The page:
WE understand that a bill concerning an amnesty for property owners who have committed urban planning violations will be submitted to the Cyprus Parliament before the end of the year.
Speaking to Parliament, Interior MInister Neoclis Silikiotis said: “It’s not an issue of urban amnesty only, but it is about mortgages to banks or other urban planning violations. We try to clarify all this with laws. The victim in this case is the buyer, who was not aware of these problems”.
The Interior Ministry’s budget for 2009 has been increased to help facilitate the computerisation of public services and the simplification of the Urban Planning and Land Registry procedures. (We understand that Cyprus currently ranks last in the EU in the sector of electronic governance).
IN a separate development, the Urban Planning Department is proposing to allow the construction of smaller apartments in higher blocks and introduce measures against land owners who refuse to release their land for development.
It seems that the Department wants to reduce the minimum area for one-bedroom apartments. Currently, the minimum size for a one-bedroom unit is 55m2, but the Department may look to reduce this to 45m2 or even 40m2. This will have the effect of pushing values down.
The Department is also proposing the granting of permits for the construction of 25 storey blocks of apartments.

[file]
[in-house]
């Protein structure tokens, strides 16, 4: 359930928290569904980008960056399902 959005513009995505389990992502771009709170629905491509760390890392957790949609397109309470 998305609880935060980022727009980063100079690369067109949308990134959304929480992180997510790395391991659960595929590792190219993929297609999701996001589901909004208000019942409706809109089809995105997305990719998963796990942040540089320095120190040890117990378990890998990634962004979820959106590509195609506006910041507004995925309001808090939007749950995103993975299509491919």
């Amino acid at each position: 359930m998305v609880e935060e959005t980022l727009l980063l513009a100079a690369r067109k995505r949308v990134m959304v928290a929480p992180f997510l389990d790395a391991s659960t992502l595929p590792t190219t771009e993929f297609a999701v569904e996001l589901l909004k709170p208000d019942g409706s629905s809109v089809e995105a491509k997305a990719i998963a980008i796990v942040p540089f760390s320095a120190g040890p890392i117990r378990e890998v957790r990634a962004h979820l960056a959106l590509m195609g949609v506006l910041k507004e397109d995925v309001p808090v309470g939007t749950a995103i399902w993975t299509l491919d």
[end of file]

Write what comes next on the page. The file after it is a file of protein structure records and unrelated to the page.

In an interview with StockWatch, Urban Planning Manager Mr. Christodoulos Ktorides said: “I would say that prices will return to normal levels. The current property prices are not real and must return to their normal level. There will be a fairer and mass offer; it will be a form of super market of economic sale and production of flats”.
Concerning the construction of high-rise apartment blocks, he said: “We will select areas where development will not cause traffic and environmental problems and we will offer increased building ratio and more floors. We won’t go on with proposals to impress but with feasible proposals”.
And with regard to the proposed measures land owners refusing to release their land for development: “If someone has a mature land ready for development and fails to divide it, he will be punished for not allowing development. We will give counter-incentives so that they are enforced to develop it the soonest possible. We will start with incentives and we will end up with serious counter-incentives”.